Major airlines have stopped selling airline tickets through travel agents in Greece.As seemingly endless discussions about the economic future of Greece continued over the weekend, airlines grew concerned that, with capital controls in place in Greece, they might not get paid. Yesterday, at the 11th hour, Greece was reported to have agreed to tough reforms after marathon talks with eurozone leaders, in return for a three-year bailout worth up to EUR 86 billion euros.
That may go some way to meeting the airlines’ concerns.
Over the past few days, several airlines halted sales through travel agents and tour operators, citing unease about whether they would be paid. Queues at Athens International airport ticket desks grew steadily.
Turkish Airlines, Emirates and Qatar Airways were among major carriers involved, Euronews news channel reported. Pegasus and Air Transat are also on the list.
The Greek travel agents association claims ticket sales worth about EUR 100 million (AUD 150 million) a month are at stake.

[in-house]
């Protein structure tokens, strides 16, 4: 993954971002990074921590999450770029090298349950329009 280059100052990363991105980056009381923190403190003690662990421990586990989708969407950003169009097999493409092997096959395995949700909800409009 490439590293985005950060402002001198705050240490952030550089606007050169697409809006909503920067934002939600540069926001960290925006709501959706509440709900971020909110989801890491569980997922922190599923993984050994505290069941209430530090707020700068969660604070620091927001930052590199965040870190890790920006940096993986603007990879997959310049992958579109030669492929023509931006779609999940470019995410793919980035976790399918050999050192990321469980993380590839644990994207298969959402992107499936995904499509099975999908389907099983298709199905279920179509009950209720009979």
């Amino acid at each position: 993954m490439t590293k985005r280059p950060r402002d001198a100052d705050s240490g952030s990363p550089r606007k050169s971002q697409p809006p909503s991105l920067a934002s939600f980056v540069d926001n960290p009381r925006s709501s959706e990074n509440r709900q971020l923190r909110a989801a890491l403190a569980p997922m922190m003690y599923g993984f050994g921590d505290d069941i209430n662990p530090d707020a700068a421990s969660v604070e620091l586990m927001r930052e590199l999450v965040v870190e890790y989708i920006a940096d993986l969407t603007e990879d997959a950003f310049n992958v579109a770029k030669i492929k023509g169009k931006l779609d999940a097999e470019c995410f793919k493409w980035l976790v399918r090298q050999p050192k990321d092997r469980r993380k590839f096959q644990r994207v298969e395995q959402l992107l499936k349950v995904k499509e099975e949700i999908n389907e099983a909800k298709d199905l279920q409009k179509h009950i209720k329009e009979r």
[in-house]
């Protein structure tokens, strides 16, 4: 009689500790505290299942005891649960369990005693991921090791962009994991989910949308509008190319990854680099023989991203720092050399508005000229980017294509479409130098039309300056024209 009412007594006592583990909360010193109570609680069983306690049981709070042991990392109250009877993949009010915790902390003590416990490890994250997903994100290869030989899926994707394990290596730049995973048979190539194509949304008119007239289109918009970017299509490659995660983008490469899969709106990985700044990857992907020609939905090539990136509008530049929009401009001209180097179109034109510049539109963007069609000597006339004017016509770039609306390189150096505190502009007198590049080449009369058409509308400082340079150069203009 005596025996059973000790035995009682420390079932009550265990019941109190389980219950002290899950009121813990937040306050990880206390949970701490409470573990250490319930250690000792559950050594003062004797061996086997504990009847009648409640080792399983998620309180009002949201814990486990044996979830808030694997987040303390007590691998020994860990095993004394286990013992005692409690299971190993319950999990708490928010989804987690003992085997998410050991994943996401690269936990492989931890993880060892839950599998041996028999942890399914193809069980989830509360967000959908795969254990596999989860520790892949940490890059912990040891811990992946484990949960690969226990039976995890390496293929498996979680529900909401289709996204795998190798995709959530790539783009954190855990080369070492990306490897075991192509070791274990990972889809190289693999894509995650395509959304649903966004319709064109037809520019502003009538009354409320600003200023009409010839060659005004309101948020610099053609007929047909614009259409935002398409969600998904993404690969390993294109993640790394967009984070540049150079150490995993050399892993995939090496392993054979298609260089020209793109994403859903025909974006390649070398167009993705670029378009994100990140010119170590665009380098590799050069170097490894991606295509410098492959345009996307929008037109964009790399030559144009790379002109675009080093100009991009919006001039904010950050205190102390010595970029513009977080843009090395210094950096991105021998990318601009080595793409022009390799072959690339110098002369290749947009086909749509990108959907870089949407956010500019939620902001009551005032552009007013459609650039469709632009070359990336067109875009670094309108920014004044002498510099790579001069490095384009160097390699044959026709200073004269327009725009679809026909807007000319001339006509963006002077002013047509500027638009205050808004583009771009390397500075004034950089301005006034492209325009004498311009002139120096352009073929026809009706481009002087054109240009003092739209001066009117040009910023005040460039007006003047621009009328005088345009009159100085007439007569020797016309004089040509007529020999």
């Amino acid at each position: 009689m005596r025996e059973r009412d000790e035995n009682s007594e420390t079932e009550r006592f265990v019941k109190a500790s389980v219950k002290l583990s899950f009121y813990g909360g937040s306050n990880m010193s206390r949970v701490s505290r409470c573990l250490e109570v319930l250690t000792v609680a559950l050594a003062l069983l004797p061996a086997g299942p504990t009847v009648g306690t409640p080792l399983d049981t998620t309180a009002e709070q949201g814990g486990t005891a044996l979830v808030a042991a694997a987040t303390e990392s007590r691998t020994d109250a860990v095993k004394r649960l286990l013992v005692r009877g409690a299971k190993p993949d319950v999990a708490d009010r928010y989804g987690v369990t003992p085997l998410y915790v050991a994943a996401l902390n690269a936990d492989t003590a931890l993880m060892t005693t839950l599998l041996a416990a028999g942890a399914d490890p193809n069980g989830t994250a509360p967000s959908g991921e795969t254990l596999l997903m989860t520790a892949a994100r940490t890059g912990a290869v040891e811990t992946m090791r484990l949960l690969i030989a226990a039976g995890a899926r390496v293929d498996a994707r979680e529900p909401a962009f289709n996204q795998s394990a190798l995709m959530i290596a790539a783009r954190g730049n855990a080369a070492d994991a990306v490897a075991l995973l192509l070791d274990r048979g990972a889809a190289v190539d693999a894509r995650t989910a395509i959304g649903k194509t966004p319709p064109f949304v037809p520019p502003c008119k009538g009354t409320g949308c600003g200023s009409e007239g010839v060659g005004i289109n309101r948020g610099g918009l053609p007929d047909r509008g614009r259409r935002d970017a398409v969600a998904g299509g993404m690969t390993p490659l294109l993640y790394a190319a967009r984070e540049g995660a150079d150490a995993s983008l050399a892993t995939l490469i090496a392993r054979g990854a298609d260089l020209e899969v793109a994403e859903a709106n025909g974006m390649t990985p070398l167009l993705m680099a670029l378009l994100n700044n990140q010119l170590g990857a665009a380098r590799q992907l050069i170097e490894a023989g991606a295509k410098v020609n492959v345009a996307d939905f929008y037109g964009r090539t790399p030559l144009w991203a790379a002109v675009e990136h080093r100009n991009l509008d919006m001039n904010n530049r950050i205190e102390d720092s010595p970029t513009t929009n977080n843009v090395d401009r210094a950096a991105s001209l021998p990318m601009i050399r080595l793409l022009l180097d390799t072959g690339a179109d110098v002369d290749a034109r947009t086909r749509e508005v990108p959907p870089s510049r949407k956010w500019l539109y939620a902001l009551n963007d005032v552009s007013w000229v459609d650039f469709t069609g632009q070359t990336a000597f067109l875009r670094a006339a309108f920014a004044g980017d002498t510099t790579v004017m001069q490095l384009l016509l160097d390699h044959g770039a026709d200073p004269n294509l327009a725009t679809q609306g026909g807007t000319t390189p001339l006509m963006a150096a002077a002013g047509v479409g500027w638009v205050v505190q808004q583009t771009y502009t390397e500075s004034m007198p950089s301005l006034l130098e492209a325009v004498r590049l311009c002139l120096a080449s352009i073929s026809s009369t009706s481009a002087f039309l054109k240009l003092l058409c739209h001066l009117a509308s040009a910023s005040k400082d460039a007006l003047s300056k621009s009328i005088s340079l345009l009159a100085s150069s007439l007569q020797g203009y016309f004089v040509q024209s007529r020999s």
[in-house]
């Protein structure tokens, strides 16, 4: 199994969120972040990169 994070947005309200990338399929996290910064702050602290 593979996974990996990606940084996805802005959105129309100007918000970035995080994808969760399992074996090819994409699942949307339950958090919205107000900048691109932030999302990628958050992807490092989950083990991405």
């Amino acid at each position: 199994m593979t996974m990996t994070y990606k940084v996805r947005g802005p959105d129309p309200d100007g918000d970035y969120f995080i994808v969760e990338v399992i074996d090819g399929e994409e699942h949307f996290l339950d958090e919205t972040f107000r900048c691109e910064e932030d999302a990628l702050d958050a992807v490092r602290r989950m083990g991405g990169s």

“These people [the travel agents] will be suffering,” George Paliaouras of the Hellenic Association of Travel and Tourist Agencies said.
“They are losing business already to the recession and now they are losing business at the direct competition against the airlines”.
Turkish Airlines, which has flown to Greece for 68 years, said the decision was “due to the unpredictability of the economic situation”.
The International Air Transport Association (IATA) said it was up to individual airlines to decide which agents they granted ticketing authority to.
Lufthansa, Austrian, Swiss and Brussels were yesterday to be still selling tickets paid for with credit cards, with no restrictions, Reuters reported.
Ryanair, which normally sells tickets online, last week said it would allow Greek customers to pay cash.
Edited by William Sykes